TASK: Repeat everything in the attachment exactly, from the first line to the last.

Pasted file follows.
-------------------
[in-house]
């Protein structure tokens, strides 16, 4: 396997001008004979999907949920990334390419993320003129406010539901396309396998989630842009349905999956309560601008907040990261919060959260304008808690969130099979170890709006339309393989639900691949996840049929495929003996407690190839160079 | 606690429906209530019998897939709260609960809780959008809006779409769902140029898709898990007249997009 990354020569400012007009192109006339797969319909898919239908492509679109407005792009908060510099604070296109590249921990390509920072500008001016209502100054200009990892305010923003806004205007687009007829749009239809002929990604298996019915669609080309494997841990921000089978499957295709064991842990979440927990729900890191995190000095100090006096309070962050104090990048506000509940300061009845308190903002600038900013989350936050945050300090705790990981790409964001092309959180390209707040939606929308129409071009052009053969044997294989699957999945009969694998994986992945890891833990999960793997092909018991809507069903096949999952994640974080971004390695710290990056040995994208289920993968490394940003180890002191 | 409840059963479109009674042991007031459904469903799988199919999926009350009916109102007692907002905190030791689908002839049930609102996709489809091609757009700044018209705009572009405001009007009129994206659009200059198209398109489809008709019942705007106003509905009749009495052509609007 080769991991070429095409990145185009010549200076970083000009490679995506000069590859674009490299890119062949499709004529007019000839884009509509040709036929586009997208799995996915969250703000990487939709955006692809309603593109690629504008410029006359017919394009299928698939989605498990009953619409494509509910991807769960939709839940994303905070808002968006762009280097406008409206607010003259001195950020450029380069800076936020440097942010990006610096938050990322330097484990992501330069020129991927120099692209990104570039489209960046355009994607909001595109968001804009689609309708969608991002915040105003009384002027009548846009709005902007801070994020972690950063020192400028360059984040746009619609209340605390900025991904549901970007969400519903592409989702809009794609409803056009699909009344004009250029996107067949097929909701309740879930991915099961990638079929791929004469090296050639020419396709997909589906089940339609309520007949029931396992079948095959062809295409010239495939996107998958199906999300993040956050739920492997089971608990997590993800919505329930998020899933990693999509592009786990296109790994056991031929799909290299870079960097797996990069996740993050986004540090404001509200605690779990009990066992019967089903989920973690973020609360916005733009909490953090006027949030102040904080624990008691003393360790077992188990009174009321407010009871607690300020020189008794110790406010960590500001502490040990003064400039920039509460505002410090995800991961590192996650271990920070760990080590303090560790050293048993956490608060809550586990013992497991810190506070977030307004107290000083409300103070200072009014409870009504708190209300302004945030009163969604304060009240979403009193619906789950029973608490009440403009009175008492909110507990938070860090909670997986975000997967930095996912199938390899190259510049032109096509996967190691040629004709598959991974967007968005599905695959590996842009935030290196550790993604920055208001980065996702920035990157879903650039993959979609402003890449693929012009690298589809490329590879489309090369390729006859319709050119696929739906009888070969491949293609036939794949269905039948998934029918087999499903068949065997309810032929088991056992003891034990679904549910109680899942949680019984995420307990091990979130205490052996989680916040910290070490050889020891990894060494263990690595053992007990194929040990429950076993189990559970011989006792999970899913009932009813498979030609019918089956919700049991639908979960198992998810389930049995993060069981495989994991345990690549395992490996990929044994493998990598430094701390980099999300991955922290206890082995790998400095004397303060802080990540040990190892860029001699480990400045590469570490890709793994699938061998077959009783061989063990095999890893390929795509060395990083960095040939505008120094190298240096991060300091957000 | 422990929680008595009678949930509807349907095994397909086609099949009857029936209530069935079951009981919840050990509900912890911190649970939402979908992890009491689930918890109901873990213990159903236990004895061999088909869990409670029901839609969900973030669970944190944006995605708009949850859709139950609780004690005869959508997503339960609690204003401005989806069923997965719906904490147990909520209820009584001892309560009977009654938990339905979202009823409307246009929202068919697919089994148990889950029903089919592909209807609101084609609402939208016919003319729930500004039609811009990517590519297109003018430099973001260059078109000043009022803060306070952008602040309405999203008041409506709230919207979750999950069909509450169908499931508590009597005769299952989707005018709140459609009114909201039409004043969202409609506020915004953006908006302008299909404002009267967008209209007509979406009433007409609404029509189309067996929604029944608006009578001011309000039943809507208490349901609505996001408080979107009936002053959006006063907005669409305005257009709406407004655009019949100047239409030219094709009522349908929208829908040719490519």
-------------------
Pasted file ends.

[in-house]
């Protein structure tokens, strides 16, 4: 396997001008004979999907949920990334390419993320003129406010539901396309396998989630842009349905999956309560601008907040990261919060959260304008808690969130099979170890709006339309393989639900691949996840049929495929003996407690190839160079 | 606690429906209530019998897939709260609960809780959008809006779409769902140029898709898990007249997009 990354020569400012007009192109006339797969319909898919239908492509679109407005792009908060510099604070296109590249921990390509920072500008001016209502100054200009990892305010923003806004205007687009007829749009239809002929990604298996019915669609080309494997841990921000089978499957295709064991842990979440927990729900890191995190000095100090006096309070962050104090990048506000509940300061009845308190903002600038900013989350936050945050300090705790990981790409964001092309959180390209707040939606929308129409071009052009053969044997294989699957999945009969694998994986992945890891833990999960793997092909018991809507069903096949999952994640974080971004390695710290990056040995994208289920993968490394940003180890002191 | 409840059963479109009674042991007031459904469903799988199919999926009350009916109102007692907002905190030791689908002839049930609102996709489809091609757009700044018209705009572009405001009007009129994206659009200059198209398109489809008709019942705007106003509905009749009495052509609007 080769991991070429095409990145185009010549200076970083000009490679995506000069590859674009490299890119062949499709004529007019000839884009509509040709036929586009997208799995996915969250703000990487939709955006692809309603593109690629504008410029006359017919394009299928698939989605498990009953619409494509509910991807769960939709839940994303905070808002968006762009280097406008409206607010003259001195950020450029380069800076936020440097942010990006610096938050990322330097484990992501330069020129991927120099692209990104570039489209960046355009994607909001595109968001804009689609309708969608991002915040105003009384002027009548846009709005902007801070994020972690950063020192400028360059984040746009619609209340605390900025991904549901970007969400519903592409989702809009794609409803056009699909009344004009250029996107067949097929909701309740879930991915099961990638079929791929004469090296050639020419396709997909589906089940339609309520007949029931396992079948095959062809295409010239495939996107998958199906999300993040956050739920492997089971608990997590993800919505329930998020899933990693999509592009786990296109790994056991031929799909290299870079960097797996990069996740993050986004540090404001509200605690779990009990066992019967089903989920973690973020609360916005733009909490953090006027949030102040904080624990008691003393360790077992188990009174009321407010009871607690300020020189008794110790406010960590500001502490040990003064400039920039509460505002410090995800991961590192996650271990920070760990080590303090560790050293048993956490608060809550586990013992497991810190506070977030307004107290000083409300103070200072009014409870009504708190209300302004945030009163969604304060009240979403009193619906789950029973608490009440403009009175008492909110507990938070860090909670997986975000997967930095996912199938390899190259510049032109096509996967190691040629004709598959991974967007968005599905695959590996842009935030290196550790993604920055208001980065996702920035990157879903650039993959979609402003890449693929012009690298589809490329590879489309090369390729006859319709050119696929739906009888070969491949293609036939794949269905039948998934029918087999499903068949065997309810032929088991056992003891034990679904549910109680899942949680019984995420307990091990979130205490052996989680916040910290070490050889020891990894060494263990690595053992007990194929040990429950076993189990559970011989006792999970899913009932009813498979030609019918089956919700049991639908979960198992998810389930049995993060069981495989994991345990690549395992490996990929044994493998990598430094701390980099999300991955922290206890082995790998400095004397303060802080990540040990190892860029001699480990400045590469570490890709793994699938061998077959009783061989063990095999890893390929795509060395990083960095040939505008120094190298240096991060300091957000 | 422990929680008595009678949930509807349907095994397909086609099949009857029936209530069935079951009981919840050990509900912890911190649970939402979908992890009491689930918890109901873990213990159903236990004895061999088909869990409670029901839609969900973030669970944190944006995605708009949850859709139950609780004690005869959508997503339960609690204003401005989806069923997965719906904490147990909520209820009584001892309560009977009654938990339905979202009823409307246009929202068919697919089994148990889950029903089919592909209807609101084609609402939208016919003319729930500004039609811009990517590519297109003018430099973001260059078109000043009022803060306070952008602040309405999203008041409506709230919207979750999950069909509450169908499931508590009597005769299952989707005018709140459609009114909201039409004043969202409609506020915004953006908006302008299909404002009267967008209209007509979406009433007409609404029509189309067996929604029944608006009578001011309000039943809507208490349901609505996001408080979107009936002053959006006063907005669409305005257009709406407004655009019949100047239409030219094709009522349908929208829908040719490519």